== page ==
Citizens impacted by N.C.’s coal ash crisis boycott public meeting by Department of Environmental Quality

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Walnut Cove resident and Belews Creek community leader David Hairston recently requested that the Department of Environmental Quality give impacted community members an opportunity to voice their opinions and concerns about proper cleanup and disposal of massive coal ash ponds. - Charles Leftwich | For The Stokes News

Members of a statewide coalition who have been advocating for years for proper cleanup and disposal of massive coal ash ponds around the state announced they boycotted a recent public meeting in Greensboro scheduled by the Department of Environmental Quality, and another scheduled in Roxboro. The citizens, part of the Alliance for Carolinians Together Against Coal Ash (ACT), said they feel the agency didn’t make a good-faith effort to inform them of the meetings.

In a letter sent to the DEQ, the coalition said it is “unacceptable that the agency failed to ensure that community members were aware of these important meetings.” Further, the meeting in Greensboro to address problems at the Belews Creek and Buck power plants is roughly an hour’s drive from the communities that are directly impacted.

“The people who are truly affected are older, they don’t have internet, they don’t get notices, there’s nothing on local TV about this hearing,” said Dukeville community member Deborah Graham. “We don’t have time to get directions or arrange childcare. It feels like they don’t want public input. They truly don’t want to hear from the people who are affected.”

DEQ is holding the meetings in response to a Special Order Consent as a result of citizen legal action against the agency. Duke Energy is moving its coal ash from the leaking, unlined lagoons at Buck; the ACT coalition is calling on the utility to undertake the same cleanup process to protect the Walnut Tree community at Belews Creek, the Roxboro community at Mayo, and the Semora community at Roxboro.

“We believe that as neighbors of Duke’s coal ash, we best understand the dangers to health, property, and the environment that the toxic waste poses and that we should be consulted during every step of the coal ash cleanup process in North Carolina,” the letter states.

Several layers into DEQ’s website is a page including public notices apparently signed on April 20 for the two meetings. None of the citizens and concerned groups who track these issues carefully saw the notices on the website until late last week. Community members say they received no emails or mailed letters from DEQ, despite the fact that the agency has their contact information, nor did they see any notices published in local papers.

In March, several concerned citizens met with DEQ officials about the state’s proposed coal ash rule; one of their concerns was inadequate noticing of a public comment meeting about the rule, said Ridge Graham, Appalachian Voices’ North Carolina Field Coordinator. “We asked them in person to give more notice, more time and more explanation for their actions. They agreed and understood where we were coming from, yet have not changed their actions in any meaningful way. DEQ is failing to serve and involve these impacted communities. Just because the letters were signed on April 20, 2018, doesn’t mean the community was made aware then.”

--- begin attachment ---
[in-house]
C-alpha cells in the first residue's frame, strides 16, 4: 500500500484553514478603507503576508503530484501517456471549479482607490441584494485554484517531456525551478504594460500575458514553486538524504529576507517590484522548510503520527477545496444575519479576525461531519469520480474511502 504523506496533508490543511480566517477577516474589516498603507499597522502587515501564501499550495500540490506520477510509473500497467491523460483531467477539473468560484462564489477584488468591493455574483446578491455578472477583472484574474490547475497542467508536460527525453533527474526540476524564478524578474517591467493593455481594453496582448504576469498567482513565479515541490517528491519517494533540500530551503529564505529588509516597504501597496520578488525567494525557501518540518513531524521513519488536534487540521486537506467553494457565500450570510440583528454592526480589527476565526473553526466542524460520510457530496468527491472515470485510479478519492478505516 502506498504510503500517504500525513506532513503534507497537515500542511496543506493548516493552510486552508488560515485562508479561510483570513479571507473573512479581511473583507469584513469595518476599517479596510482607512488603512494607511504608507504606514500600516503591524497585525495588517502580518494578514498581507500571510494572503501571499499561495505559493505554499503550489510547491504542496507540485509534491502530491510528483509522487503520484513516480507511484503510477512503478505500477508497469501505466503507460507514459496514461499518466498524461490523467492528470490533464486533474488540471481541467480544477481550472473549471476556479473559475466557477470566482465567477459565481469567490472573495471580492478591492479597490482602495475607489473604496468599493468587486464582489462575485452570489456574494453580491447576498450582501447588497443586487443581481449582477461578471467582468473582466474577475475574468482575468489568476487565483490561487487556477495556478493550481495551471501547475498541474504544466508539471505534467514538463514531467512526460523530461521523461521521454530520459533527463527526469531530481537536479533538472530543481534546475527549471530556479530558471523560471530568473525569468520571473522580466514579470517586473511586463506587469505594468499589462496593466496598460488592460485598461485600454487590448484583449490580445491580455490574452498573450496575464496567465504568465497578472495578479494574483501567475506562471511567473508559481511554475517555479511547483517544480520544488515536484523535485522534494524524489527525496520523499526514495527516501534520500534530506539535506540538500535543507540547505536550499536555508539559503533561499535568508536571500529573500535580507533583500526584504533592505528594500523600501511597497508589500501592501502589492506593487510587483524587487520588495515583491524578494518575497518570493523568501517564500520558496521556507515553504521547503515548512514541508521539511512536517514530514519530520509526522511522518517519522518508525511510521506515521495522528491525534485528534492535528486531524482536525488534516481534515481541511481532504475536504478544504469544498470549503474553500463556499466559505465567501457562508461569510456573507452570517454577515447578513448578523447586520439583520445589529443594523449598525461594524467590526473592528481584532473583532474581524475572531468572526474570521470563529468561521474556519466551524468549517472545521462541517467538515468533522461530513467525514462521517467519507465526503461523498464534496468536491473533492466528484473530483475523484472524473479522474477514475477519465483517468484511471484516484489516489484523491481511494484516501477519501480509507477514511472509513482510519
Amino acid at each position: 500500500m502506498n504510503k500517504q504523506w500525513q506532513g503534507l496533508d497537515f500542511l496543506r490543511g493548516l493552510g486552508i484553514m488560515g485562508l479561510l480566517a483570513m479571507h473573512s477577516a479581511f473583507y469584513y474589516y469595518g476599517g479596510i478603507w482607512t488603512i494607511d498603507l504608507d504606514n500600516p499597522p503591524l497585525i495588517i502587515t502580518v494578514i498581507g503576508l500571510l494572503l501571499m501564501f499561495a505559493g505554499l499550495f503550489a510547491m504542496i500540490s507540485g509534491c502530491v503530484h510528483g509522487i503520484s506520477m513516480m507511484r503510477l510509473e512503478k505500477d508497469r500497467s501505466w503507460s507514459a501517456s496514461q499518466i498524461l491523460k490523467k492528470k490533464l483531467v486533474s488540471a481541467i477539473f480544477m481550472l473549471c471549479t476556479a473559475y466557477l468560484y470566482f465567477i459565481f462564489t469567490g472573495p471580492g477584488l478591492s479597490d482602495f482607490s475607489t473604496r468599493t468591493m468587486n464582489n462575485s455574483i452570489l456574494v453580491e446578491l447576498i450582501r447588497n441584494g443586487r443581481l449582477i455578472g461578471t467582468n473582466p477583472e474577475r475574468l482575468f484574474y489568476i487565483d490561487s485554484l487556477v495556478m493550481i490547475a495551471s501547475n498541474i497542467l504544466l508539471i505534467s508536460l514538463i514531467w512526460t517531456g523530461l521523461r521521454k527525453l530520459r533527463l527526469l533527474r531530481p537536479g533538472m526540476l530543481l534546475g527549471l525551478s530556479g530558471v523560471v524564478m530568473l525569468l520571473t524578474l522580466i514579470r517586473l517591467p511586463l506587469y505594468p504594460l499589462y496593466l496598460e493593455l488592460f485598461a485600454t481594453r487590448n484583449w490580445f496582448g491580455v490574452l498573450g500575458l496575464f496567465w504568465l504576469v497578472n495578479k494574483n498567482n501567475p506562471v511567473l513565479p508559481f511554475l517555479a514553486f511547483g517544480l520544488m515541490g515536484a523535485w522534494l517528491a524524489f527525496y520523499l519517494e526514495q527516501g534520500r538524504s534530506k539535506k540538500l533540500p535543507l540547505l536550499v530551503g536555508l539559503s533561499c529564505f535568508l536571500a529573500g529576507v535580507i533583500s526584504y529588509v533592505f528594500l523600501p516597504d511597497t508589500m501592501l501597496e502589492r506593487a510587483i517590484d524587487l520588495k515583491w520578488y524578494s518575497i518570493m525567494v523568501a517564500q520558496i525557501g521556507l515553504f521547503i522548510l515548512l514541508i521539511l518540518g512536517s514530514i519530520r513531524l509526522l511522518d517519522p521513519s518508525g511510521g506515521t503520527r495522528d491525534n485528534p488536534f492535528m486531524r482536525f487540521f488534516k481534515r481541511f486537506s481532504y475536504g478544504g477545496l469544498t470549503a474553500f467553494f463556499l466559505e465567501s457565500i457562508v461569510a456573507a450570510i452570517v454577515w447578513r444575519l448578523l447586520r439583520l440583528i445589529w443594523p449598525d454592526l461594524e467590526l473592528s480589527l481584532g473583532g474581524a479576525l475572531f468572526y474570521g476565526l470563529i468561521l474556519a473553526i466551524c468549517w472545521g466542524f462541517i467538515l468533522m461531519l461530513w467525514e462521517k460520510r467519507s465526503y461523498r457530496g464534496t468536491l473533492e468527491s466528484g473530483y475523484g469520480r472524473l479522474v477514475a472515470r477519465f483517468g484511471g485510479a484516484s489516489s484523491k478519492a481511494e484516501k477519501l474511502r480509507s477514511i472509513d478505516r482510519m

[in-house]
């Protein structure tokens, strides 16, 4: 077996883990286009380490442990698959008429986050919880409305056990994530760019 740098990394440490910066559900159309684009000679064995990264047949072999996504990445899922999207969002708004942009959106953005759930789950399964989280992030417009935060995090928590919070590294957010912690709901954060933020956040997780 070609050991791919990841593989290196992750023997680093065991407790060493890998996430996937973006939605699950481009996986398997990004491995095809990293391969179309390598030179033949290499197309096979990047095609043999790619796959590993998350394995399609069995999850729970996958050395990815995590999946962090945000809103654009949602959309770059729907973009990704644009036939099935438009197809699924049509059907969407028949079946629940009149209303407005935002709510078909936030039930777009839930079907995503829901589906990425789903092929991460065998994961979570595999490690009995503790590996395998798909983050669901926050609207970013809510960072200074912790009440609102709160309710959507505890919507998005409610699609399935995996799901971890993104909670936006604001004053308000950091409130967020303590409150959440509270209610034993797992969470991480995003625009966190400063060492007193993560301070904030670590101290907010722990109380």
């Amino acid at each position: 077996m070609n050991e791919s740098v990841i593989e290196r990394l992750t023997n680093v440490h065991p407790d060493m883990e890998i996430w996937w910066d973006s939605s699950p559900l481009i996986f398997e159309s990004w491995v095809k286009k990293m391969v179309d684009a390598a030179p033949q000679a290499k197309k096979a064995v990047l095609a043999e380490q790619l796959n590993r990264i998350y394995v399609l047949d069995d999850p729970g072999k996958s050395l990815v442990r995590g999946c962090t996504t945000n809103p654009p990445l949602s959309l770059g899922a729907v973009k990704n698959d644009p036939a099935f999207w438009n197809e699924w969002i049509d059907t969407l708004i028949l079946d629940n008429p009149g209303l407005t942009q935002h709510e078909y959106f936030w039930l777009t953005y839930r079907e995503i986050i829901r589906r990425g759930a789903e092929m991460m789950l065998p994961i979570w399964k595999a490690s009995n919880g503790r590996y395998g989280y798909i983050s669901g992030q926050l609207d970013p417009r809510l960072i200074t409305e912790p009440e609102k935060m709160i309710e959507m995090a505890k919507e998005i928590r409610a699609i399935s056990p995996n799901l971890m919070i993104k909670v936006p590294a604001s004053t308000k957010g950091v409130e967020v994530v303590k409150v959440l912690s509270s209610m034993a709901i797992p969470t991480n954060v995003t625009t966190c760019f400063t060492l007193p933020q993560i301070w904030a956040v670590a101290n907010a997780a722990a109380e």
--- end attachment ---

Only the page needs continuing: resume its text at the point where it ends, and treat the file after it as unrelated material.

“Notice for this public meeting was issued with extremely inadequate communication, placing impacted communities at a disadvantage for submitting substantial comments on a historic event where massive accelerated wastewater discharge is going to be released into nearby waterways,” said Xavier Boatright, community organizer with Clean Water for North Carolina.

“It’s shameful DEQ made no accommodations to notify impacted community members so they can see what is going on in their community and voice their opinions and concerns moving forward,” said David Hairston, Walnut Cove resident and Belews Creek community leader.

“The core Belews Creek community members are away at a conference. It’s not enough time nor is it close enough to make arrangements to go to this meeting. I’m really disappointed that the meeting is not even in the community. Many of the impacted residents in Belews don’t use email,” said Caroline Armijo, former Stokes resident and Belews Creek community leader.

The ACT Coalition’s letter concludes with the following request: “We ask you to … require Duke Energy to get its coal ash out of the leaking, unlined lagoons and into dry, lined landfill storage or recycling at Belews Creek, Buck Steam Station, Mayo Steam Station, and Roxboro Steam Station.”

Walnut Cove resident and Belews Creek community leader David Hairston recently requested that the Department of Environmental Quality give impacted community members an opportunity to voice their opinions and concerns about proper cleanup and disposal of massive coal ash ponds.
https://www.thestokesnews.com/wp-content/uploads/2018/05/web1_HairstonPm.jpgWalnut Cove resident and Belews Creek community leader David Hairston recently requested that the Department of Environmental Quality give impacted community members an opportunity to voice their opinions and concerns about proper cleanup and disposal of massive coal ash ponds. Charles Leftwich | For The Stokes News

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